Estonia planned to refit cheap CV90 chassis procured from Norway as support armored vehicles for the Scouts Battalion but finds itself victim to the monopoly of a major manufacturer. The tender was written off on the last day of the year, support vehicles will be at least six months late and no one knows how the matter will be handled.
Christmas was a troubled time over at the Ministry of Defense on Sakala street. While the ministry had successfully showcased long-range anti-tank weapons and new automatic rifles tenders just a week before, one of Estonia’s most complicated defense procurements – the plan to refit CV90 chassis as support armored vehicles – was headed for a dead end.
The matter concerns 37 turretless CV90 IFV chassis that have been sitting idle in a hangar at the Tapa campus of the Defense Forces for two years.
Estonia bought the vehicles from Norway for a pittance of €635,000 after the Scandinavian country wrote them off after 20 years of service.
The vehicles are supposed to be converted into support units for the Scouts Battalion’s CV9035 IFVs that would perform a range of tasks from fire control and close-quarters defense to anti-aircraft and medical roles.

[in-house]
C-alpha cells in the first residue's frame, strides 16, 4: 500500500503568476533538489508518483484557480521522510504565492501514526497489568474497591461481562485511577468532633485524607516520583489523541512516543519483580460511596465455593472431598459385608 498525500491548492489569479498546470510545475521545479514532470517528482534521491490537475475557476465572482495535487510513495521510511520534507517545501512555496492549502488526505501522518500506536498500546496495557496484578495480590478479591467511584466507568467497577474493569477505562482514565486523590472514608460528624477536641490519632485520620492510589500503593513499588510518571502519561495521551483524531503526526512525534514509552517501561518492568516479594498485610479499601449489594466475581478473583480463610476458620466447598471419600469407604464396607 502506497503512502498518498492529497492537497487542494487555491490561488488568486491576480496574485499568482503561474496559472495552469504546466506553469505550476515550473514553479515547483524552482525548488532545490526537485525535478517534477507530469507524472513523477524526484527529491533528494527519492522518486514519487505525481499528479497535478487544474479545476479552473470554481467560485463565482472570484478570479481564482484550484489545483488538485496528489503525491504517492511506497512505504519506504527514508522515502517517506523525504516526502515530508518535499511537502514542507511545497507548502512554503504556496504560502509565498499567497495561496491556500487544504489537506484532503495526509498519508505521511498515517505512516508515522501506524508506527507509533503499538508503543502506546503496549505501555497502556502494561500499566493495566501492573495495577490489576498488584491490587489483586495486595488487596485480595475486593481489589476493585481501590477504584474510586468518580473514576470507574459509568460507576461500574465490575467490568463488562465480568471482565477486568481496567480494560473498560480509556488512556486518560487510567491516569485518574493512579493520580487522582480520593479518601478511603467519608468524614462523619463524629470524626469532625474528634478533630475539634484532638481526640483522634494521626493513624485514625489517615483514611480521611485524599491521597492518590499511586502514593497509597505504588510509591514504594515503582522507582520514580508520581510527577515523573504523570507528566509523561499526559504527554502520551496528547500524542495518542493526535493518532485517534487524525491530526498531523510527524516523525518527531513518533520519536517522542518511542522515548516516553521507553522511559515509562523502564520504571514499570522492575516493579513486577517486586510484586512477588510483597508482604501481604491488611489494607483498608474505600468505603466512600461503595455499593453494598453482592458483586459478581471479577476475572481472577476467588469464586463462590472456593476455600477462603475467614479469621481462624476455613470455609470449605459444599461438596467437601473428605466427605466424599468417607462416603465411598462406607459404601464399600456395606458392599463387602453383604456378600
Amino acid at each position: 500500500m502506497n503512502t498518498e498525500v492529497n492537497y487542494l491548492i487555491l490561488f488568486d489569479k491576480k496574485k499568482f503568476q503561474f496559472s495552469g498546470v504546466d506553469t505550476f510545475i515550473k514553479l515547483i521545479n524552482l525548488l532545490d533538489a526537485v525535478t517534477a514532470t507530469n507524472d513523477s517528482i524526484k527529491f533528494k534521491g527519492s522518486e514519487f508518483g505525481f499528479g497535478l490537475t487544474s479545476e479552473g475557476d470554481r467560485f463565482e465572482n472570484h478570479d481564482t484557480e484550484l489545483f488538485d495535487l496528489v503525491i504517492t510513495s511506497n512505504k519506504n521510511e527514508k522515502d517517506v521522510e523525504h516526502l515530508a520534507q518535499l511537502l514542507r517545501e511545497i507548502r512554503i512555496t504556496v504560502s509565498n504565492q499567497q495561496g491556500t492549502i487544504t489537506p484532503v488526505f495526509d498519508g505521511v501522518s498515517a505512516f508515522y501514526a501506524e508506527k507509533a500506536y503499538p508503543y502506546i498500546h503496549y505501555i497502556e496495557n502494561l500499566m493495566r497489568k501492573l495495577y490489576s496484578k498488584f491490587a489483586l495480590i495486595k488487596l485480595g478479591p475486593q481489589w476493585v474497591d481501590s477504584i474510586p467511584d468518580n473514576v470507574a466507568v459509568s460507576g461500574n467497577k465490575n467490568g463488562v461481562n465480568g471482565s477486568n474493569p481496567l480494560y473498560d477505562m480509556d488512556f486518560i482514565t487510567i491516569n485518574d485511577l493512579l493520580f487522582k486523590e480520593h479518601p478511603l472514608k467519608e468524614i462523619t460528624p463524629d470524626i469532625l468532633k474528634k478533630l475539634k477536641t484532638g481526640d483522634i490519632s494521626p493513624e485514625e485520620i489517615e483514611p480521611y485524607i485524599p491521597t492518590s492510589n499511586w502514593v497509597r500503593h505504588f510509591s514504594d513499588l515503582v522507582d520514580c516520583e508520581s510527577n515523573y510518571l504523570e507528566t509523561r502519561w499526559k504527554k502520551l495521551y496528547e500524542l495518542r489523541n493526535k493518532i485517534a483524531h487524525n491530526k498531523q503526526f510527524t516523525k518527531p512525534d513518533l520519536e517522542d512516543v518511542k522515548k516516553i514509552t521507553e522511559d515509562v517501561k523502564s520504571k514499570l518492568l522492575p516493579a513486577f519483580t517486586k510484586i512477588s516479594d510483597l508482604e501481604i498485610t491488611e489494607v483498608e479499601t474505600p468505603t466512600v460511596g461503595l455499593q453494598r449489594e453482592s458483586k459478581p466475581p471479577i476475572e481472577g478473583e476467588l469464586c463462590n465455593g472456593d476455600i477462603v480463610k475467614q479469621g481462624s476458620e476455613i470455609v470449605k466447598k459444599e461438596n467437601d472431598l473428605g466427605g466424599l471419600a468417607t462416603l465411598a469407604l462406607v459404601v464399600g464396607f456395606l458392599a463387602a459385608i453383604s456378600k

The Defense Investments Center (RKIK) held a tender for the reconstruction of the chassis in August of 2017. The winner would have two and a half years to refit 31 chassis. The remaining six vehicles to be fitted with 120 mm mortars would be rebuilt in the future. The winner would also have to offer service and repairs for all 37 vehicles, as well as spare parts and general support for up to seven years.
The dog lies buried in the latter requirement. Estonian defense planners calculated that the work should cost no more than €30 million. The tender was also open to Estonian defense contractors that was expected to bring down the price further.
Things still seemed to be going fine in May of last year. Four companies qualified for the tender: original manufacturer of the CV90 BAE Systems Hägglunds, German company Flensburger Fahrzeugbau Gesellschaft (FFG), Estonian contractor Bristol Trust and the joint bid of Joint Depots and Scania Estonia.
Spare parts denied
It did not take FFG long to back out after successfully qualifying for the tender. The Germans said that they cannot comply with the requirement for original spare parts. The problem was that BAE Systems and its subcontractors have control of the entire manufacturing chain and simply refuse to supply them. RKIK demanded original parts to rule out the possibility of IFVs breaking down in the heat of battle due to unreliable components.
As there are considerable sums at play and disputes will likely take a long time to settle, several participants refused to comment under their own name.
What they said is that BAE did not wait long to disqualify other participants. “After consultations with BAE Systems, we are forced to notify you that we cannot supply you with spare parts,” a company manufacturing parts for BAE Systems told an Estonian contractor in an email without providing any further explanation.